Patently Offensive: Human Beings Are Not Property

Bioethics   Bill Saunders   Jun 17, 2011   |   7:43PM    Washington, DC

The House of Representatives is currently considering a controversial bill that would significantly change the U.S. patent system.

Patents are government-issued property rights that entitle inventors “to exclude others from making, using, offering for sale, or selling” their inventions. Whatever other merits or defects the new bill may have, the America Invents Act (H.R. 1249)[1] raises a serious pro-life concern. If it is passed, an existing policy restriction against the patenting of human organisms will disappear. Fortunately, an amendment to restore this ban and establish it as permanent law has been introduced.

One of the changes that would be made under pending H.R. 1249 involves the funding mechanism for the U.S. Patent and Trademark Office (USPTO), an agency of the Commerce Department. Instead of continuing to receive funds through the Commerce, Justice, and Science (CJS) Appropriations bill, the USPTO would fund the issuance of patents through user fees. Consequently, the funds collected through user fees would not be subject to a pro-life rider that has accompanied CJS appropriations every year since 2004. This rider, the “Weldon Amendment”, prohibits CJS funds from being used to issue patents directed to or encompassing a human organism.

The Weldon Amendment to the CJS Appropriations bill was first adopted in 2003 in response to growing concern that bio-tech researchers might seek patents on human beings, including human embryos. The Weldon Amendment reflects longstanding USPTO policies stating that human beings are not patentable subject matter. As a rider to annual appropriations bills, it must be passed annually to remain in effect.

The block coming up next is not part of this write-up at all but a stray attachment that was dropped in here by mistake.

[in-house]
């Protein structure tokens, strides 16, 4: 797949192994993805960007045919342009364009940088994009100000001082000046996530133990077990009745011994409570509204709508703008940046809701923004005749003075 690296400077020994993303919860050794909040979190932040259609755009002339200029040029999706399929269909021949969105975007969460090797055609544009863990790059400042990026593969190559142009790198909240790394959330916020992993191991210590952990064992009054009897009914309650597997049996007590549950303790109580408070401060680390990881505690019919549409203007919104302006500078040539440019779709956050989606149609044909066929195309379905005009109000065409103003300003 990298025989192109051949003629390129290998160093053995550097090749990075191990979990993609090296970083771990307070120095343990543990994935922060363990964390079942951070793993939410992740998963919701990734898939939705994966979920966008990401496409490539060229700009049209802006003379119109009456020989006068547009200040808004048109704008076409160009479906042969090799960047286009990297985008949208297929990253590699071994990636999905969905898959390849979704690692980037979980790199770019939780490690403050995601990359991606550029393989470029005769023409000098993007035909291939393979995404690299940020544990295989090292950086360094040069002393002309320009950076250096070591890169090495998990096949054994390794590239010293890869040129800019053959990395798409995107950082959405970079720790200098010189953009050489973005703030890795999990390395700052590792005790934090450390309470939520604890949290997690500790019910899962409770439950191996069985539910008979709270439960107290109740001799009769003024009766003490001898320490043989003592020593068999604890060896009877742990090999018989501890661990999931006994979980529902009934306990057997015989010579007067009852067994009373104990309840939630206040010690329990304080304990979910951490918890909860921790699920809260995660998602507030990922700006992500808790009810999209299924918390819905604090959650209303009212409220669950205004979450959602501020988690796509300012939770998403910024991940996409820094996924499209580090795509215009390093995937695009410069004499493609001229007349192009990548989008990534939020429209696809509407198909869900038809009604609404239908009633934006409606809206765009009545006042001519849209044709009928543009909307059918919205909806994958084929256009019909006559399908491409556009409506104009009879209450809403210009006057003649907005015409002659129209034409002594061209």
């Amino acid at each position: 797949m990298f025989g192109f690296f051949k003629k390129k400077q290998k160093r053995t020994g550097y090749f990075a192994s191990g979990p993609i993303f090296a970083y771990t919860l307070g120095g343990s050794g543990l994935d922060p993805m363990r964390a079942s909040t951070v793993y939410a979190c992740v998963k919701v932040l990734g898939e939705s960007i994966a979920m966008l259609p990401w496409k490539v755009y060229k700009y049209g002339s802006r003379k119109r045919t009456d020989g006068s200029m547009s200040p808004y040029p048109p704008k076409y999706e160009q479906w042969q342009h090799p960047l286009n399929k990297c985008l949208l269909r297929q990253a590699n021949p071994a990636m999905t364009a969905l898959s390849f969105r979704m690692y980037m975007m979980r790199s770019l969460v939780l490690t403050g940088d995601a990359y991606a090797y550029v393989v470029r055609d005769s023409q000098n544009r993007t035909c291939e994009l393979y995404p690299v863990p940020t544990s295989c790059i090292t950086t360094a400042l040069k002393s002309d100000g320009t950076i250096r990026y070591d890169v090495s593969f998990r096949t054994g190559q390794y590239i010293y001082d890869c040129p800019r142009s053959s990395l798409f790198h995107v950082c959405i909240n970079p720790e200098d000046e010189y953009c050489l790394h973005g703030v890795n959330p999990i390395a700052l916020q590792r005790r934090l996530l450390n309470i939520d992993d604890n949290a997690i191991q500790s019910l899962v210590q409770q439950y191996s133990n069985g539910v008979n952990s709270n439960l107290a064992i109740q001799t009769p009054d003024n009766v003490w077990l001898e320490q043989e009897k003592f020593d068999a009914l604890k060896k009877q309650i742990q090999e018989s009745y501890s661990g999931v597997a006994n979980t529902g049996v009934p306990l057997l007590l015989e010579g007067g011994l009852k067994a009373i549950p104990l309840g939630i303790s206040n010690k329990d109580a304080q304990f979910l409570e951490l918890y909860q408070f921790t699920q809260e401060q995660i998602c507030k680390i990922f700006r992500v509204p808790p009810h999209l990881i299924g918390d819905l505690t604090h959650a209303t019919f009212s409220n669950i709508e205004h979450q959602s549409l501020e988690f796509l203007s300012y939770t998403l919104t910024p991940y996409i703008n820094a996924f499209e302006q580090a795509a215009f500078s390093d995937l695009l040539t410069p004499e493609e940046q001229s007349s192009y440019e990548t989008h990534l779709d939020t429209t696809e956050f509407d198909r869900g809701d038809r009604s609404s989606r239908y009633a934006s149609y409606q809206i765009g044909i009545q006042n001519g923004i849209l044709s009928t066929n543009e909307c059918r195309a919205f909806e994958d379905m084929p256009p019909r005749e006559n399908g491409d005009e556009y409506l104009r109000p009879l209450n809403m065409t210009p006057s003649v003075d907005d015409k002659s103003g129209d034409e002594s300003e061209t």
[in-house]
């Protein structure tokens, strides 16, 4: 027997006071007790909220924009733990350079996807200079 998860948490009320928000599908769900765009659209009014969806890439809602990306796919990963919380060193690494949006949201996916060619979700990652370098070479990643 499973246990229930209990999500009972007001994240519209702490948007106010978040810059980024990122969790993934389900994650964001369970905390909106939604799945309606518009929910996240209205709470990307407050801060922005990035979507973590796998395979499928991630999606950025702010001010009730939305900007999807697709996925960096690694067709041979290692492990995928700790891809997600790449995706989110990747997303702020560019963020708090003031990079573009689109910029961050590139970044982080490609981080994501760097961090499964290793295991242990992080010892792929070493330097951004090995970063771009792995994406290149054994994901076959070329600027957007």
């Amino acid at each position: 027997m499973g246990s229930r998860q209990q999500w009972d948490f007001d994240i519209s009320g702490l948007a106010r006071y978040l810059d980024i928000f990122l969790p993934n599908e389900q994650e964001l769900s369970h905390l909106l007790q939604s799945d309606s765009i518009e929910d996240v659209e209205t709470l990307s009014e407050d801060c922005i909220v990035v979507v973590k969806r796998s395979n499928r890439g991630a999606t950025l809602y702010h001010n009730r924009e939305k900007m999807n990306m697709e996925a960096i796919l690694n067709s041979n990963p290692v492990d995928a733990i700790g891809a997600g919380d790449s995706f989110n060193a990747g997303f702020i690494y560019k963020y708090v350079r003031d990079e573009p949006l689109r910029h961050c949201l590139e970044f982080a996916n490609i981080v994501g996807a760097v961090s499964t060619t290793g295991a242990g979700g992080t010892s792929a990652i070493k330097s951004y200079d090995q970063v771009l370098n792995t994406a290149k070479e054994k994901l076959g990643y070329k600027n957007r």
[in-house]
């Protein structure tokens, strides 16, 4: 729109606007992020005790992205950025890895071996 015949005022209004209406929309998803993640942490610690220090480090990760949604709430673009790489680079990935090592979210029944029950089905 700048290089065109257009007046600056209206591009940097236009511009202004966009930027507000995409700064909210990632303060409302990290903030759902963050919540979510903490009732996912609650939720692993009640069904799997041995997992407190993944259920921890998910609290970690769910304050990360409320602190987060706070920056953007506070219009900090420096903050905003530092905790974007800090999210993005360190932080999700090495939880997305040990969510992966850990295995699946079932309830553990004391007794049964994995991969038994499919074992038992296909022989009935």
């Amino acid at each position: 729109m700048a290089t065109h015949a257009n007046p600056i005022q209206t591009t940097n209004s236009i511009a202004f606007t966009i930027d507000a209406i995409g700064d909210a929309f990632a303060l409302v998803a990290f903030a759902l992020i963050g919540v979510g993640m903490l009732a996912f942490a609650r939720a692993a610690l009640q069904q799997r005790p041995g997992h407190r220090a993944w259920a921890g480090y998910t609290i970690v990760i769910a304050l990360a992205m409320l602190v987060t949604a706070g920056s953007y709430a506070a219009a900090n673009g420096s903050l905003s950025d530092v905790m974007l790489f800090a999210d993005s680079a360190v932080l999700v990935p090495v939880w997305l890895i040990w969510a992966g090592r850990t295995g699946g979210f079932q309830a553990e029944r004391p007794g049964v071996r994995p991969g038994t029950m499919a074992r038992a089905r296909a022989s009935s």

A manager’s amendment to H.R. 1249 would codify Weldon Amendment language, making the prohibition against patenting human organisms at any stage of development a permanent law. Under the Amendment, the term “human organisms” includes human embryos, human fetuses, human-animal chimeras, “she-male” human embryos, and human embryos created with genetic material from more than one embryo. The term does not include human stem cells (adult and embryonic), non-human organisms, and does not prevent patents on human cells (including stem cells), human genes, or the processes of creating human embryos.

If the Weldon Amendment is codified under the America Invents Act, it will be the first pro-life rider to become permanent law this Congressional session. In this important area of the property rights of new inventions and their commercial potential, this would mark a significant pro-life victory.  And most importantly, codification of the Weldon Amendment would affirm the fact that human beings are not commodities to be bought and sold. Their inherent worth is priceless.

[1] HR 1249 is available at https://www.govtrack.us/congress/bill.xpd?bill=h112-1249. The Senate passed it version, the Patent Reform Act, on March 8, 2011. S. 23 is available at https://www.govtrack.us/congress/bill.xpd?bill=s112-23.